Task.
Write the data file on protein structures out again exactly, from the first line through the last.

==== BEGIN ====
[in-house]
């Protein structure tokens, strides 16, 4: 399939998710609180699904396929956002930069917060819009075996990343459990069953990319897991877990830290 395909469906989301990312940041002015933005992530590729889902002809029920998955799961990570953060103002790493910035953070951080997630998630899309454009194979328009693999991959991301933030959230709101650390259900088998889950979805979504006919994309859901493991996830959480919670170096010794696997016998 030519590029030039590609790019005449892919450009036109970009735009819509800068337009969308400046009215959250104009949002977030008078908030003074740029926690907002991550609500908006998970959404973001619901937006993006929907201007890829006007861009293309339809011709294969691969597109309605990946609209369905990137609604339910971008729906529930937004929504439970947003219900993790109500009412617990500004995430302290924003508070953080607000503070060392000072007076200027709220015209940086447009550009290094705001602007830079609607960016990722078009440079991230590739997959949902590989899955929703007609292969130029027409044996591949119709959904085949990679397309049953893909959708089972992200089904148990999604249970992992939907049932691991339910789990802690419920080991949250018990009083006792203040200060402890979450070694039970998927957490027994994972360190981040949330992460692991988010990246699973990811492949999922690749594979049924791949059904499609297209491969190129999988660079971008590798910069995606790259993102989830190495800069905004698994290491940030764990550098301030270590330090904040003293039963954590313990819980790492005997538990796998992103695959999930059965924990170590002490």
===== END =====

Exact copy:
[in-house]
């Protein structure tokens, strides 16, 4: 399939998710609180699904396929956002930069917060819009075996990343459990069953990319897991877990830290 395909469906989301990312940041002015933005992530590729889902002809029920998955799961990570953060103002790493910035953070951080997630998630899309454009194979328009693999991959991301933030959230709101650390259900088998889950979805979504006919994309859901493991996830959480919670170096010794696997016998 030519590029030039590609790019005449892919450009036109970009735009819509800068337009969308400046009215959250104009949002977030008078908030003074740029926690907002991550609500908006998970959404973001619901937006993006929907201007890829006007861009293309339809011709294969691969597109309605990946609209369905990137609604339910971008729906529930937004929504439970947003219900993790109500009412617990500004995430302290924003508070953080607000503070060392000072007076200027709220015209940086447009550009290094705001602007830079609607960016990722078009440079991230590739997959949902590989899955929703007609292969130029027409044996591949119709959904085949990679397309049953893909959708089972992200089904148990999604249970992992939907049932691991339910789990802690419920080991949250018990009083006792203040200060402890979450070694039970998927957490027994994972360190981040949330992460692991988010990246699973990811492949999922690749594979049924791949059904499609297209491969190129999988660079971008590798910069995606790259993102989830190495800069905004698994290491940030764990550098301030270590330090904040003293039963954590313990819980790492005997538990796998992103695959999930059965924990170590002490």